Himalayan blackberries love it here in the Willamette Valley. They aren’t native plants, which means that they don’t have terribly effective competition. Given half a chance, they reproduce faster than rabbits. They’ve become a real problem in some of my mom’s pastureland. Most of one field has a low covering of the stalks, the edges sporting snagged wisps of wool waving the sheep flock’s surrender.

There are many methods that could be used to clear the field, to sweep clean the house. Spraying it with an herbicide like Crossbow is pretty popular and probably one of the easiest methods. Herbicides can be effective, but there are possible drawbacks. You can kill off plants you want to keep or leave behind poisonous residues. Hacking, leveling with large equipment, and burning are other methods, none of which are terribly effective and all of which have cons. You see, blackberries have roots, highly resilient, life loving, strive to survive roots. Those roots don’t much care if you hack off all of the shoots above ground. Whatever. They’ll just wait until you’re not looking and put up some more. Death by flames? Haha. Most of those roots will survive just fine. Use large machines to gouge those roots up? YES!!!…. Maybe not so much. Some will die, sure, but some will just get uprooted, reburied, and start – you guessed it – putting up shoots. Those shoots won’t even have any competition but for the other weeds, ‘cause large machinery is nondiscriminatory and digs up everything. Too bad the sheep wanted to eat that grass, huh? It’ll look like you swept the ground clean, but those berry roots are just biding their time, waiting to shoot up and reproduce.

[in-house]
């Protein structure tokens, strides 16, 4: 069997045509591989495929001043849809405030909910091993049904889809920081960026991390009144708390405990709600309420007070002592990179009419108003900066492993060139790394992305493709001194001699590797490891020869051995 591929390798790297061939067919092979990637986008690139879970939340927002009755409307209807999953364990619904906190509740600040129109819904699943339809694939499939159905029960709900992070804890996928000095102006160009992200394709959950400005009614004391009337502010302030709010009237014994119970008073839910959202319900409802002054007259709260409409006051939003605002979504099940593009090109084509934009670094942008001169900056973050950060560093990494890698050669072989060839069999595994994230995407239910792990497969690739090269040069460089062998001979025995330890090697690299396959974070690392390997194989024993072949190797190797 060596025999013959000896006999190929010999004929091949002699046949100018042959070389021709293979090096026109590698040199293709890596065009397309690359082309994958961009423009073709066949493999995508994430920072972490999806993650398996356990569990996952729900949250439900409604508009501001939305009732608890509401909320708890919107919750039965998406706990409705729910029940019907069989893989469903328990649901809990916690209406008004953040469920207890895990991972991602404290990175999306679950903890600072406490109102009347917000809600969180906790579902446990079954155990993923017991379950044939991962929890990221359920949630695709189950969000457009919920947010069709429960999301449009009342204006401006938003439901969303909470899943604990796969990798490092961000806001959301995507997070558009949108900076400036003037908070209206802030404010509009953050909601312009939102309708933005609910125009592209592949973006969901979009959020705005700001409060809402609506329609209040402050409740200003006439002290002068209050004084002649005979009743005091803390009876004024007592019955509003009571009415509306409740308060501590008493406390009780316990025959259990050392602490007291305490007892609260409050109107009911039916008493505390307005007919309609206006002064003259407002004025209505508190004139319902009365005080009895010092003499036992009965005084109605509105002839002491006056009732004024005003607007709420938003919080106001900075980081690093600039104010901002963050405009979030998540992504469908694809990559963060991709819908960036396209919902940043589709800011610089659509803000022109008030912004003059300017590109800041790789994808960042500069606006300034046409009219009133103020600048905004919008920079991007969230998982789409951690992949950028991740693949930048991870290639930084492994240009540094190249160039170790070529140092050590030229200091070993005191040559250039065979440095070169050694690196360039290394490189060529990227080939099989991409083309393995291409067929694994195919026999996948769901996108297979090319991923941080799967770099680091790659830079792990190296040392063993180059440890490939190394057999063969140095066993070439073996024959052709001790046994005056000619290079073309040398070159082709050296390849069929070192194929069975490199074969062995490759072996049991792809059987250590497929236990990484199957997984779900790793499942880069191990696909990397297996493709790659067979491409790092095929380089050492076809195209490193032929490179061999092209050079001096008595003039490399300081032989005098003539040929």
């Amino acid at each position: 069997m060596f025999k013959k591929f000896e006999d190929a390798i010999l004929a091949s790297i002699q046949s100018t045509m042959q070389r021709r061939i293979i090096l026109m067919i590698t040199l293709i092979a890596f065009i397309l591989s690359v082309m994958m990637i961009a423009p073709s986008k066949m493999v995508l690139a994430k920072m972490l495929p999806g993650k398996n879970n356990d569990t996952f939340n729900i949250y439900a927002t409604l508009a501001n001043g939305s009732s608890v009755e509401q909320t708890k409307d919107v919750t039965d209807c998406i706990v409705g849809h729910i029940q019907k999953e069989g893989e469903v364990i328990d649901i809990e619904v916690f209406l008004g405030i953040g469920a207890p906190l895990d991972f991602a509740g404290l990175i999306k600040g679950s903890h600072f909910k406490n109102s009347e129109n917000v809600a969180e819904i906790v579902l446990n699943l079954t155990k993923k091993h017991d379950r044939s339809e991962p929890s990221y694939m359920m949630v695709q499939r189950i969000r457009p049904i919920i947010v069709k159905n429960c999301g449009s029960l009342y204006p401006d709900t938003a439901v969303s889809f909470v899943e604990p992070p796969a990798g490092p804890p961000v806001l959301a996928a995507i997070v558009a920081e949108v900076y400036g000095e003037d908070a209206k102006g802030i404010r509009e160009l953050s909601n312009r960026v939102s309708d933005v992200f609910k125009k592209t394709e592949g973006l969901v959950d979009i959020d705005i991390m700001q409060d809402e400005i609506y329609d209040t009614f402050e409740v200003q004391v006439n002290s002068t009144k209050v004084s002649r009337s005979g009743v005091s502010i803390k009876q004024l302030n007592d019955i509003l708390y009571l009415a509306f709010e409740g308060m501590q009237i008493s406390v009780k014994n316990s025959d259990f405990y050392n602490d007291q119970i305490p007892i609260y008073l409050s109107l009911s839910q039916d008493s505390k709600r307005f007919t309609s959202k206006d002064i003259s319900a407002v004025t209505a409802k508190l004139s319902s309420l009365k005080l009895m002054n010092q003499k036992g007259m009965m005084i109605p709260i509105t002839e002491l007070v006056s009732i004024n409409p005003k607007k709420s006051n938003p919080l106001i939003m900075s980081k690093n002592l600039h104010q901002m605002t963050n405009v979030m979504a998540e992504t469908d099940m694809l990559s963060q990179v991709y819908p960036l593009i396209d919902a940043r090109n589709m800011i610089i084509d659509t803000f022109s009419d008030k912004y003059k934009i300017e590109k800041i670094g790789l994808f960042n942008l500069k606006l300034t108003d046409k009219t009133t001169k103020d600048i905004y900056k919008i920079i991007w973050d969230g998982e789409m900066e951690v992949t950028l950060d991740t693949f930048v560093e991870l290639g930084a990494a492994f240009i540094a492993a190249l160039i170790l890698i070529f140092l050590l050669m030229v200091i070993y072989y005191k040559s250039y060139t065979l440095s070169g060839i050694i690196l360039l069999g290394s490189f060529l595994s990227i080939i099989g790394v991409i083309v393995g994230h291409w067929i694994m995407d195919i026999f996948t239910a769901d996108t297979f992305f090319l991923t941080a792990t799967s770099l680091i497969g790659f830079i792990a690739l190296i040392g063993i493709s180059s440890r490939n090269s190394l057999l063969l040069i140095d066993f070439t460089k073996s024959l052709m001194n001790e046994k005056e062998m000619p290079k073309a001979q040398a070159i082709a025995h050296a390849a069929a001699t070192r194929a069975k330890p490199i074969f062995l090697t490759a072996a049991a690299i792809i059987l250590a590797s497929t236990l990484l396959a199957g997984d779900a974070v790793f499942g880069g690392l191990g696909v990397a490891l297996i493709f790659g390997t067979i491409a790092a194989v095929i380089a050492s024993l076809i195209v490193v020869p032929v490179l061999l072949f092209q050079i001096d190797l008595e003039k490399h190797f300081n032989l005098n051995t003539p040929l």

I suppose this is why we’ve found the laborious method of grubbing up blackberries by hand to be the most effective. I get rid most of the roots, and I don’t completely thrash the other plants nearby. Much of the grass is still there, and especially this time of year, it doesn’t waste any time creeping into the empty space. Root removal by Rebekah helps evict those wicked berries and preserves and encourages other plant growth. If all I did was try to clean out the canes, even if I managed to kill off the roots, if I don’t fill the space with something else, those berries will be right back in there growing like mad.

That’s why the story in Luke reminds me of blackberries. I’ve never had any lasting success in keeping a field clear of berries without introducing something positive (plants, animals, etc.) to help control their persistent encroachment attempts. Likewise, I’ve never had any lasting success in my life in overcoming bad habits, repenting of sin, or being delivered of any sort of wickedness if the process stops there. Can’t leave the space empty. It leaves room for all of that junk and then some to make itself right back at home.

Second Story Daffodils

I always look for the daffodils to tell me that spring is coming. My mom looks for the buzzards to return. They are a good indicator that the weather is ready to warm up and bloom, but I like the cheerful hardiness of the daffodils better than the carrion eaters. Imagine that! 😉

The daffys are just starting to roll out their glorious carpet, and Carey stopped for a moment at the end of the lane to grab these three for me. I snapped a few shots and put this one up on my DeviantArt page. As I said there, “Three daffodils, carelessly arranged in a water glass and sitting in the sill of a dirty window, still demonstrate that beauty can be found everywhere.” That’s what I love about daffodils!

Enjoy, folks! Winter is over, and spring nears!